The top U.S. spy agency is going public with concerns about the latest document dump by the online whistle-blower organization WikiLeaks, warning that all Americans should be "deeply concerned" about the potential fallout.
A spokesman for the U.S. Central Intelligence Agency refused to comment Wednesday on the authenticity of the 8,771 documents, but argued there could be little doubt about WikiLeaks' intentions "to damage the Intelligence Community's ability to protect America against terrorists and other adversaries."
"Such disclosures not only jeopardize U.S. personnel and operations, but also equip our adversaries with tools and information to do us harm," CIA spokesman Jonathan Liu said in a statement.
White House press secretary Sean Spicer also expressed alarm Wednesday, telling reporters the U.S. "will go after people who leak classified information."
"This is the kind of disclosure that undermines our security, our country and our well-being," he told reporters, adding President Donald Trump is "extremely concerned."
Review of documents
Like the CIA, Spicer refused to confirm the authenticity of the WikiLeaks documents. But several cybersecurity experts and former intelligence officials who reviewed them told VOA that they appeared to be real.
WikiLeaks said it obtained the documents from a former U.S. government hacker. And a U.S. intelligence official told VOA, on condition of anonymity, that it appeared a CIA contractor might have been the source.
"There's always someone with the permissions to do this sort of thing," said Alex McGeorge, the head of Threat Intelligence at Immunity Inc., a cyber firm that does some work with government agencies.
McGeorge also said that while the disclosures were damaging, WikiLeaks' claim that the documents dump represented the CIA's "entire hacking capacity" was most likely overblown.
"What we currently have in this dump doesn't provide a whole lot," he said. "It's not game-changing."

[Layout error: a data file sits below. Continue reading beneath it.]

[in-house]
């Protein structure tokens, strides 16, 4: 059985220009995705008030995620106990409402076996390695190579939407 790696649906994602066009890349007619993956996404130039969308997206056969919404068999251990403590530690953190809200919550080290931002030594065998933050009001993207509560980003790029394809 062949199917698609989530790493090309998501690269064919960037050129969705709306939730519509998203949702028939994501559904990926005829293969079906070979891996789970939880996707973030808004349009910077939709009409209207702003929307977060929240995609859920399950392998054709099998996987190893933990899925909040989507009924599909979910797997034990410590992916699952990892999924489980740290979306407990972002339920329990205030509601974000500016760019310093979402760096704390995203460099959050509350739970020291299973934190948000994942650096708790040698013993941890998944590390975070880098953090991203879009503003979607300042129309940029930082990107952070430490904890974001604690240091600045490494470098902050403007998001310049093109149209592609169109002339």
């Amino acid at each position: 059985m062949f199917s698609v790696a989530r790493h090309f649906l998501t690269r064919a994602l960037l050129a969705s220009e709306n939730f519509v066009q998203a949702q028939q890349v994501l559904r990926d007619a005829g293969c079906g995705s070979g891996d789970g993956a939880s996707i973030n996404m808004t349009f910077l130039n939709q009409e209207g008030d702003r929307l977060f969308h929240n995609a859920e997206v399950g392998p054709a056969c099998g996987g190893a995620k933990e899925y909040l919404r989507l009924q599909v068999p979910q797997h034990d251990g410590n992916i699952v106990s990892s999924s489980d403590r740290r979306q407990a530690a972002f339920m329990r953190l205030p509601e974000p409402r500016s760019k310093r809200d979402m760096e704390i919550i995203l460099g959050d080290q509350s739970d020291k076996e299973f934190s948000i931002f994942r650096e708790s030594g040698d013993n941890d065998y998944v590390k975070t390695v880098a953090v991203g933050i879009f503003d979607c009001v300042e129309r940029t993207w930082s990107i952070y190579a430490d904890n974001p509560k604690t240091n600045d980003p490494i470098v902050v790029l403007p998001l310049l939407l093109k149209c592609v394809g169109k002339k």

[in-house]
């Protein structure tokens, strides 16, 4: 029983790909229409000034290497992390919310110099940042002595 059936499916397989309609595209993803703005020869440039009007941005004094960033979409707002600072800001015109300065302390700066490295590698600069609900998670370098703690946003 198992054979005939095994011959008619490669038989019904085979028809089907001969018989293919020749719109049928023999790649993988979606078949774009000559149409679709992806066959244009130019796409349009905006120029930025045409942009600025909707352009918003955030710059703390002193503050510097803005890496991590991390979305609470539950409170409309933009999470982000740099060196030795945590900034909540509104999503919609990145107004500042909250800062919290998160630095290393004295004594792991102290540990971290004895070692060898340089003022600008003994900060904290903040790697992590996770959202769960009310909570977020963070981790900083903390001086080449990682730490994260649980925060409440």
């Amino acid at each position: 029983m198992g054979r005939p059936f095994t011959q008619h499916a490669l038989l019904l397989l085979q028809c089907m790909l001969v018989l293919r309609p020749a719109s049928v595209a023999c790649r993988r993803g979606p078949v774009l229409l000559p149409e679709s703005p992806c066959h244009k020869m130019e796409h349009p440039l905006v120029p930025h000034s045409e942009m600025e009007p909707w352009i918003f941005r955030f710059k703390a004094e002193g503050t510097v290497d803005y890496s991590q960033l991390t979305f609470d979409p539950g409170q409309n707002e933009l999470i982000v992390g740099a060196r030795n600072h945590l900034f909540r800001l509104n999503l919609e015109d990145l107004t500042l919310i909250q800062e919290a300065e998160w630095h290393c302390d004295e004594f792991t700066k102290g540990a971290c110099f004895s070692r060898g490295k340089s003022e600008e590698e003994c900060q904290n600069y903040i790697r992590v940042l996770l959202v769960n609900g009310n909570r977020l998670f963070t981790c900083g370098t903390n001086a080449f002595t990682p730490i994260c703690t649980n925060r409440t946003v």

Many of the WikiLeaks documents appeared to be online transcripts of conversations between intelligence agency employees working to exploit software to turn digital devices — such as mobile phones like Apple or Android smartphones, or even Samsung's smart televisions — into listening devices.
But at least for now, WikiLeaks appears to be limiting the damage.
"They didn't disclose the code, at least, and populate the marketplace with what we would consider cyberweapons left on the battlefield that can be reverse-engineered and used against us," said Jeff Bardin, CIO of the cybersecurity firm Treadstone 71 and a former member of U.S. Air Force intelligence.
Still, that day could be coming.
In its statement Tuesday, WikiLeaks said it was only holding off on releasing the critical codes "until a consensus emerges on the technical and political nature of the CIA's program and how such weapons should be analyzed, disarmed and published."
Even more worrisome for some current and former U.S. and Western officials, though, is the possibility of Russian involvement.
"I'm now pretty close to the position that WikiLeaks is acting as an arm, as an agent of the Russian Federation," former CIA Director Michael Hayden, a retired Air Force general, told CNN Wednesday.
Other former officials noted Russia was on the short list of countries capable of foiling the CIA's cyber efforts.
"It is in Russia's interest to see the CIA discredited," former British cybersecurity official Jonathan Shaw said Tuesday, following the WikiLeaks disclosure.
A January report by the U.S. intelligence community also concluded with "high confidence" there was an ongoing relationship between Russian intelligence and WikiLeaks.
Jamie Dettmer in Rome and Steve Herman in Washington contributed to this report.